Robert Pattinson, who became an overnight heartthrob when he played that pasty-faced vampire Edward Cullen in the Twilight movies, is summoned to flex his acting chops in Water for Elephants. Beautifully mounted but lacking emotional depth, this epic-sized drama sees Pattinson play a young veterinary student named Jacob who loses his parents during the Depression, following which he hops on a train that belongs to a traveling circus, and finds a life among the performers and animals.

The circus is owned by the sadistic August Rosenbluth (played by Christoph Waltz), who has little compassion for the men or beasts that earn him his livelihood. His young wife Marlena (played by Reese Witherspoon) is the star showgirl, a bareback horse-rider who finds a kindred spirit in Jacob. When August acquires an elephant to be Marlena’s new ride, Jacob is given the task of training the lazy pachyderm. Inevitably, Jacob and Marlena fall in love, and August is less than pleased.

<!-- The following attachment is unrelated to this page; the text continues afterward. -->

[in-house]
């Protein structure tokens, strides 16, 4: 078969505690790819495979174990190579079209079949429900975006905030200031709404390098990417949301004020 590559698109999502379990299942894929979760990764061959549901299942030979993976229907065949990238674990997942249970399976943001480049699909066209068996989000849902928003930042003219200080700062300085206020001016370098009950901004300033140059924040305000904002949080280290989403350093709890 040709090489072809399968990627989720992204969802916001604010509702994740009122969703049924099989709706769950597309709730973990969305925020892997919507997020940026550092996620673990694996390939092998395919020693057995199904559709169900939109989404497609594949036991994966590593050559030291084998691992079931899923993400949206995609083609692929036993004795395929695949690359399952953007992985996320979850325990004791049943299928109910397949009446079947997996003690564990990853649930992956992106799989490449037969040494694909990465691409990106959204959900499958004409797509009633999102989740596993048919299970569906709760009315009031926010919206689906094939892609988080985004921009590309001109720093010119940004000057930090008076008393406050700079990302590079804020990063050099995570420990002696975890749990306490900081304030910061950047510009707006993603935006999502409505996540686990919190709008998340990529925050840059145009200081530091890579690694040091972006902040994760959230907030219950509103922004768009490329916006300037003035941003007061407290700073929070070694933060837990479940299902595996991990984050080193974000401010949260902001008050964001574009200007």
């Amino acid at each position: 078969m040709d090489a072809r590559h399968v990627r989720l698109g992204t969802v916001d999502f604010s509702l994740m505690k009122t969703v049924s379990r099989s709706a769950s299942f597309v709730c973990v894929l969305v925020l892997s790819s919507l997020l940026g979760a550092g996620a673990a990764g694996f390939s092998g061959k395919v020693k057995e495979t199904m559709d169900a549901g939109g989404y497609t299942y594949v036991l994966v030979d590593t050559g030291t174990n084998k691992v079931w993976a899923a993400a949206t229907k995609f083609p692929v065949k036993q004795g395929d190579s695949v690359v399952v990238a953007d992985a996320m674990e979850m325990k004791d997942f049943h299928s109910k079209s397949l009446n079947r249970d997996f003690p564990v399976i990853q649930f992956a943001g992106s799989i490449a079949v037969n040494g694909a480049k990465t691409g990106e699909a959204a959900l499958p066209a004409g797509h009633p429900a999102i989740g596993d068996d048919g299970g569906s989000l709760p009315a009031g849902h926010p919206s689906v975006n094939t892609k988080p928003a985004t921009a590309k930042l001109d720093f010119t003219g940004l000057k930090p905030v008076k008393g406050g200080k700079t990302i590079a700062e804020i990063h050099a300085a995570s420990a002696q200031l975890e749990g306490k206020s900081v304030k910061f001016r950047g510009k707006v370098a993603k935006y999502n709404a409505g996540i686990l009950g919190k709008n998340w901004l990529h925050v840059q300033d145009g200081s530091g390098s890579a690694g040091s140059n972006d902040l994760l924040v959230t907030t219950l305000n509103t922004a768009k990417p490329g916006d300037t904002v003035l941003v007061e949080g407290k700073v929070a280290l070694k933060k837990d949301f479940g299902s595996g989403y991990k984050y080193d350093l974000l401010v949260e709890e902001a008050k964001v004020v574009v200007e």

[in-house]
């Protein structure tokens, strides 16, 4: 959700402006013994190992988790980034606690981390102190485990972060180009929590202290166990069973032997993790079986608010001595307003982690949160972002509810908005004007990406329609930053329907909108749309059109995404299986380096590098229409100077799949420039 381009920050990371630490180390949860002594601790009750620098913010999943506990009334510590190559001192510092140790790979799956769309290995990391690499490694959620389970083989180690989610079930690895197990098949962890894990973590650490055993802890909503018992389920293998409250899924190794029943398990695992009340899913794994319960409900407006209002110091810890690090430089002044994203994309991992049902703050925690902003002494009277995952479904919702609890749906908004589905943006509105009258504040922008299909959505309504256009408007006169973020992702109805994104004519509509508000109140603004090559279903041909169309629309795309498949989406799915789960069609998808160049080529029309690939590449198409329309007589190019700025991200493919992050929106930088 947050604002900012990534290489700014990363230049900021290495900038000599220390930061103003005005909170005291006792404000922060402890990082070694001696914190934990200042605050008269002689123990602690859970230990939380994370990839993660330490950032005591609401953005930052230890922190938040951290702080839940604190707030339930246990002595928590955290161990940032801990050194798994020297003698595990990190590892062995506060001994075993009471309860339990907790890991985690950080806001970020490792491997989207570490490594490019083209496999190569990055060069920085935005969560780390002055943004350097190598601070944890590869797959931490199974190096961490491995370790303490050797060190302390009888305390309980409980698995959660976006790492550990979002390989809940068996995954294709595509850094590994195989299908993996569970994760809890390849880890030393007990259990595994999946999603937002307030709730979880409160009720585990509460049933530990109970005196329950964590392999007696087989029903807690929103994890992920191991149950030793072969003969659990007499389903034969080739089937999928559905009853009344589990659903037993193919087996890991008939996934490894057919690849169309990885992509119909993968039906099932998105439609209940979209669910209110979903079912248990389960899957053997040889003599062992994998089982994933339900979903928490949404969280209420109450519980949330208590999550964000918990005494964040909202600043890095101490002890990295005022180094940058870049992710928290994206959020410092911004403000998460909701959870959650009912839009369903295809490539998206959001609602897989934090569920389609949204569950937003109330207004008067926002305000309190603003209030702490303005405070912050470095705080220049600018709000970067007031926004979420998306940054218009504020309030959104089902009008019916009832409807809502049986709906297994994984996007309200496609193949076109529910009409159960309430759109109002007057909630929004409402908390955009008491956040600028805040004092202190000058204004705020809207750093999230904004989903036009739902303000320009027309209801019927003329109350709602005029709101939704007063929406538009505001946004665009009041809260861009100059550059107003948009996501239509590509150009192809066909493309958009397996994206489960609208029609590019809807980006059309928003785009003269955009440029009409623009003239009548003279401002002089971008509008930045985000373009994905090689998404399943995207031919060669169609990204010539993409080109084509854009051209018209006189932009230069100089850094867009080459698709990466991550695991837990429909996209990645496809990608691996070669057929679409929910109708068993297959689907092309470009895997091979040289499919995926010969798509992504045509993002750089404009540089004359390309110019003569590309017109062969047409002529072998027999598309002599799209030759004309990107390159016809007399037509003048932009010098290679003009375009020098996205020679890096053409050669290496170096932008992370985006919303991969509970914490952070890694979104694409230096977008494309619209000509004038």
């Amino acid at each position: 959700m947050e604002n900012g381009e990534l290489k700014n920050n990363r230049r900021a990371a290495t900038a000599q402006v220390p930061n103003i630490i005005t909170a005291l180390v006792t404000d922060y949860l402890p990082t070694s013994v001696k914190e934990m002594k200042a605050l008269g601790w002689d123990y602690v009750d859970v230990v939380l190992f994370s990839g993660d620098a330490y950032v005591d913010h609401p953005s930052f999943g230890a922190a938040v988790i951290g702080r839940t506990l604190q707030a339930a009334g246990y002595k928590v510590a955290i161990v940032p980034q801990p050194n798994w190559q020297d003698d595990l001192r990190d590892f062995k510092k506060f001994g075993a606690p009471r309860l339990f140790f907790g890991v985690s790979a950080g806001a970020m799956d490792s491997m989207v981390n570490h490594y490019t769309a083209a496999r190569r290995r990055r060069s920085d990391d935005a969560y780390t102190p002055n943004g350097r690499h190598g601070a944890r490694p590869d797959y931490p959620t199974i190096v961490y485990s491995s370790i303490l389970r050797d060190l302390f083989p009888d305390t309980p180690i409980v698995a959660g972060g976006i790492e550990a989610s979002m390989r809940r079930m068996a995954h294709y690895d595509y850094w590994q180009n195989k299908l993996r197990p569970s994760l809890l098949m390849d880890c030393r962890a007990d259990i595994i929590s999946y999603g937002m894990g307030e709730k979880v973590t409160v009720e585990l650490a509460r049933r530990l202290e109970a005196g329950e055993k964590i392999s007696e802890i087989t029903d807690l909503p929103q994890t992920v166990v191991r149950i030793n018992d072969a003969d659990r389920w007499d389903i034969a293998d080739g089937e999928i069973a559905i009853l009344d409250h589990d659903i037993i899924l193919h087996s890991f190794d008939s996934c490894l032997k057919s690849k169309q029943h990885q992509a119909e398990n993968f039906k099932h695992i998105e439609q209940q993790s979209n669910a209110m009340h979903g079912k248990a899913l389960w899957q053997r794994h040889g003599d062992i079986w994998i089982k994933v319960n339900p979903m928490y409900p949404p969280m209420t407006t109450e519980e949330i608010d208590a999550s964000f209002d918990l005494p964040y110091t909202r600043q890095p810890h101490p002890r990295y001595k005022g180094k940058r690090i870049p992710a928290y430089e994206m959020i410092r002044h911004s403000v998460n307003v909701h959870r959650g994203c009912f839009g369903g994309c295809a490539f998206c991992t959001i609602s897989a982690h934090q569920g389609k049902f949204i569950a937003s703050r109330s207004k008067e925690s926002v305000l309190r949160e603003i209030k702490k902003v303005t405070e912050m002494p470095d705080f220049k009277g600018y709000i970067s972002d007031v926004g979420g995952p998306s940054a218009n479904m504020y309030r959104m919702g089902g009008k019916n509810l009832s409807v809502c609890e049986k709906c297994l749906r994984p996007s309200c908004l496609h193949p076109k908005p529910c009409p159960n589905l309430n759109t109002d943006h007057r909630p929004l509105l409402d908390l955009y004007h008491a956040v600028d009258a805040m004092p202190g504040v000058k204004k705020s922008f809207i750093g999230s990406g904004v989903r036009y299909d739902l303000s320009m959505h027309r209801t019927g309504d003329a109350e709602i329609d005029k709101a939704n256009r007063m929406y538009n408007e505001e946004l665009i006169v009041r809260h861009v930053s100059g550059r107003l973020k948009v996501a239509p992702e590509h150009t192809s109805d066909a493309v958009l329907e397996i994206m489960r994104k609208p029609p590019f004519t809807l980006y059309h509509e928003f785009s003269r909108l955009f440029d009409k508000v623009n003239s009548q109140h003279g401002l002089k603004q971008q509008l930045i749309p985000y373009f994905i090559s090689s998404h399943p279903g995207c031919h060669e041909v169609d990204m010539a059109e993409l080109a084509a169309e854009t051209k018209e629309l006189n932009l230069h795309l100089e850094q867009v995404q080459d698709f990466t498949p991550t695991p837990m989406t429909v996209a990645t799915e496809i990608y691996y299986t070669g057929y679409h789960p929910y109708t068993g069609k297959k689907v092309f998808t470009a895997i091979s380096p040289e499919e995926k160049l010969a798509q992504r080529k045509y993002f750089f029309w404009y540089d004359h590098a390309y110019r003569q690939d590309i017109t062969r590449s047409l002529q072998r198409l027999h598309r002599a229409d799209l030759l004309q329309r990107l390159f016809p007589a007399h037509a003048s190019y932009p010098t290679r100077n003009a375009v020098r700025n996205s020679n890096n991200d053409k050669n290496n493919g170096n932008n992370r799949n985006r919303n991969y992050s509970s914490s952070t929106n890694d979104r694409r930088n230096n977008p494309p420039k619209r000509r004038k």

Despite its old-fashioned charm that comes no doubt from the realistic sets and handsome photography, Water for Elephants feels too timid, too bland for a film that’s essentially the story of a forbidden romance. Pattinson continues to brood in soft focus, and even the usually dependable Witherspoon seems to have lost some of her spirit under those big eyelashes and perfect curls. The movie doesn’t fly because there’s barely any hint of sexual longing between its leads, and because the romance itself takes forever to kick in.
Of the cast it’s only Christoph Waltz who gets under the skin of his character, playing August as an unsympathetic, ruthless man who comes off as a milder cousin of that Nazi brute he won an Oscar for playing in Inglourious Basterds. The scenes with Rosie the elephant are warm and endearing, but that Bollywood-like twist in which the animal saves the day is a tad too much, even in a melodramatic film like this!
Worth a look purely for its immaculate period design, this is a long, tiring film that lumbers along much like poor Rosie herself. I’m going with two-and-a-half out of five for Water for Elephants. It’s glossy and rich, but what’s missing is soul.


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